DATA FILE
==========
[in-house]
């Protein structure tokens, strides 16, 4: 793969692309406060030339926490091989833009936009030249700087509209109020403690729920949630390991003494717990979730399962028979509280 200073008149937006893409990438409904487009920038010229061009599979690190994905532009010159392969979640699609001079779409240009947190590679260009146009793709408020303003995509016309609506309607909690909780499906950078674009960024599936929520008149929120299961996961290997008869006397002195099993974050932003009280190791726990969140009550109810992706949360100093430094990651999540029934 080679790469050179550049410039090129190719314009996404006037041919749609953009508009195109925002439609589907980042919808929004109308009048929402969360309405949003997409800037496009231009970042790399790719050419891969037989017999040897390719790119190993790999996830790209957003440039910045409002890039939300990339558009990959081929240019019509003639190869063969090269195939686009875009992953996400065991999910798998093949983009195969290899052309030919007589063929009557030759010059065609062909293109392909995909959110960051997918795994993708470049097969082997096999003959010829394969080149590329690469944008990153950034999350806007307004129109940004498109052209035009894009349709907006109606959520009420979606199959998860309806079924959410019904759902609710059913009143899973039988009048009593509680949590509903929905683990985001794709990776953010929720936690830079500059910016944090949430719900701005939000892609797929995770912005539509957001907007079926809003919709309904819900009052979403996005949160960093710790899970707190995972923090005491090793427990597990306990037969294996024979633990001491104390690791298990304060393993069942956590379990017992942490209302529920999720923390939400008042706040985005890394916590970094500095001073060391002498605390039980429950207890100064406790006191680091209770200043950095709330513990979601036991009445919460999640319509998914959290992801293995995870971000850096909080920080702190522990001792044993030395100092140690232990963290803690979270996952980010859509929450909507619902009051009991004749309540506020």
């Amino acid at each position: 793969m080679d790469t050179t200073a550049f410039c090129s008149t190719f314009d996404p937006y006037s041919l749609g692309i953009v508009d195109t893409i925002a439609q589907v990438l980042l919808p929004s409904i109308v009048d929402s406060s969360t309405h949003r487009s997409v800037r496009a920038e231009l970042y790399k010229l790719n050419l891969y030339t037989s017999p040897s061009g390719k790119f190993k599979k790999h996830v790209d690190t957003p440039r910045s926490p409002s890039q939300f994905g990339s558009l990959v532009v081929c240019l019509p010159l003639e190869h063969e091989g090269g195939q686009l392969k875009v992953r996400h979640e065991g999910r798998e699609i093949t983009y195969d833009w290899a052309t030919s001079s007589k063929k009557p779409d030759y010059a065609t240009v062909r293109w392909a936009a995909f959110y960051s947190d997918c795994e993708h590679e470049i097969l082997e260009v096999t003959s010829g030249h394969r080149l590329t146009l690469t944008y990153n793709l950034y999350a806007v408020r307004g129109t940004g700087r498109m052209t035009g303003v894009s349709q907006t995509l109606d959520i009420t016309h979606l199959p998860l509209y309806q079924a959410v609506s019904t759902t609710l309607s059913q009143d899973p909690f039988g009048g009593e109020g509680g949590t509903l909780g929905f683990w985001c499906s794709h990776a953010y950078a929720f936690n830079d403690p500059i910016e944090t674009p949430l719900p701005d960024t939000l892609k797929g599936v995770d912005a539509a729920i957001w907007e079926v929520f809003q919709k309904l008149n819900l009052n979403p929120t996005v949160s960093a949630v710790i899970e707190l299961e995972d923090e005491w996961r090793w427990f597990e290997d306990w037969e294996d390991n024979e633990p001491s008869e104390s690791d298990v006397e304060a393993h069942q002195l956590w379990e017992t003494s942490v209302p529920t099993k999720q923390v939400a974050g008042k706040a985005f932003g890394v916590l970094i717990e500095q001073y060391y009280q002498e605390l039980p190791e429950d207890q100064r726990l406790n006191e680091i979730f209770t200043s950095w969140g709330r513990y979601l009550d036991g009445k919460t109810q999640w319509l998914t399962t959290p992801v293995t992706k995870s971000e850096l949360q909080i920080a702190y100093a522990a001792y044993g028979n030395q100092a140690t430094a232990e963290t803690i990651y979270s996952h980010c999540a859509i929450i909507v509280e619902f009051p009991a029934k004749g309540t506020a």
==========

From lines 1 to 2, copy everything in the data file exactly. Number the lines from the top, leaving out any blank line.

[in-house]
């Protein structure tokens, strides 16, 4: 793969692309406060030339926490091989833009936009030249700087509209109020403690729920949630390991003494717990979730399962028979509280 200073008149937006893409990438409904487009920038010229061009599979690190994905532009010159392969979640699609001079779409240009947190590679260009146009793709408020303003995509016309609506309607909690909780499906950078674009960024599936929520008149929120299961996961290997008869006397002195099993974050932003009280190791726990969140009550109810992706949360100093430094990651999540029934 080679790469050179550049410039090129190719314009996404006037041919749609953009508009195109925002439609589907980042919808929004109308009048929402969360309405949003997409800037496009231009970042790399790719050419891969037989017999040897390719790119190993790999996830790209957003440039910045409002890039939300990339558009990959081929240019019509003639190869063969090269195939686009875009992953996400065991999910798998093949983009195969290899052309030919007589063929009557030759010059065609062909293109392909995909959110960051997918795994993708470049097969082997096999003959010829394969080149590329690469944008990153950034999350806007307004129109940004498109052209035009894009349709907006109606959520009420979606199959998860309806079924959410019904759902609710059913009143899973039988009048009593509680949590509903929905683990985001794709990776953010929720936690830079500059910016944090949430719900701005939000892609797929995770912005539509957001907007079926809003919709309904819900009052979403996005949160960093710790899970707190995972923090005491090793427990597990306990037969294996024979633990001491104390690791298990304060393993069942956590379990017992942490209302529920999720923390939400008042706040985005890394916590970094500095001073060391002498605390039980429950207890100064406790006191680091209770200043950095709330513990979601036991009445919460999640319509998914959290992801293995995870971000850096909080920080702190522990001792044993030395100092140690232990963290803690979270996952980010859509929450909507619902009051009991004749309540506020």